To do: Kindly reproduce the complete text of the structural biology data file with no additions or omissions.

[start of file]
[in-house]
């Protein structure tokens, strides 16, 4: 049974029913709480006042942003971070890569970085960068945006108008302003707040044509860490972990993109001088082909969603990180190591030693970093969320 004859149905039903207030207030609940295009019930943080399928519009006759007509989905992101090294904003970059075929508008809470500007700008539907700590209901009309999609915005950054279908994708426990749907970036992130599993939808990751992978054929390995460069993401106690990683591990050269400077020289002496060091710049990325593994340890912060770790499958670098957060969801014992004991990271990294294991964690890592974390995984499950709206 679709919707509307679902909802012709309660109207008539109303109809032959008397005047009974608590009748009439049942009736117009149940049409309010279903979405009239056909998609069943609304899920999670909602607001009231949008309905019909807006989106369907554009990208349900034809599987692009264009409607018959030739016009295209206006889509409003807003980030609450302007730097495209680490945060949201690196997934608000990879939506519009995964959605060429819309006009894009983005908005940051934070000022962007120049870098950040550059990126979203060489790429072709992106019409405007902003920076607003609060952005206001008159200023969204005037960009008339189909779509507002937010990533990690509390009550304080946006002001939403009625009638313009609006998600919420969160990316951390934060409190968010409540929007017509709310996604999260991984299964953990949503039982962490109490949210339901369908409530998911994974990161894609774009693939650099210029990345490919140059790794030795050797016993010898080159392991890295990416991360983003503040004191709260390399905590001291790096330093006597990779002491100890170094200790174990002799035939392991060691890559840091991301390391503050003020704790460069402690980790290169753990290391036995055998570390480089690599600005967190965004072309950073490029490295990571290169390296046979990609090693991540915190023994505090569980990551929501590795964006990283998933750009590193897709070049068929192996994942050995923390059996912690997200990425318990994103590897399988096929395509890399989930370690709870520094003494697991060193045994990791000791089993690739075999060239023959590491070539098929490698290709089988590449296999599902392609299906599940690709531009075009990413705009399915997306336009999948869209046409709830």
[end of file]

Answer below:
[in-house]
């Protein structure tokens, strides 16, 4: 049974029913709480006042942003971070890569970085960068945006108008302003707040044509860490972990993109001088082909969603990180190591030693970093969320 004859149905039903207030207030609940295009019930943080399928519009006759007509989905992101090294904003970059075929508008809470500007700008539907700590209901009309999609915005950054279908994708426990749907970036992130599993939808990751992978054929390995460069993401106690990683591990050269400077020289002496060091710049990325593994340890912060770790499958670098957060969801014992004991990271990294294991964690890592974390995984499950709206 679709919707509307679902909802012709309660109207008539109303109809032959008397005047009974608590009748009439049942009736117009149940049409309010279903979405009239056909998609069943609304899920999670909602607001009231949008309905019909807006989106369907554009990208349900034809599987692009264009409607018959030739016009295209206006889509409003807003980030609450302007730097495209680490945060949201690196997934608000990879939506519009995964959605060429819309006009894009983005908005940051934070000022962007120049870098950040550059990126979203060489790429072709992106019409405007902003920076607003609060952005206001008159200023969204005037960009008339189909779509507002937010990533990690509390009550304080946006002001939403009625009638313009609006998600919420969160990316951390934060409190968010409540929007017509709310996604999260991984299964953990949503039982962490109490949210339901369908409530998911994974990161894609774009693939650099210029990345490919140059790794030795050797016993010898080159392991890295990416991360983003503040004191709260390399905590001291790096330093006597990779002491100890170094200790174990002799035939392991060691890559840091991301390391503050003020704790460069402690980790290169753990290391036995055998570390480089690599600005967190965004072309950073490029490295990571290169390296046979990609090693991540915190023994505090569980990551929501590795964006990283998933750009590193897709070049068929192996994942050995923390059996912690997200990425318990994103590897399988096929395509890399989930370690709870520094003494697991060193045994990791000791089993690739075999060239023959590491070539098929490698290709089988590449296999599902392609299906599940690709531009075009990413705009399915997306336009999948869209046409709830």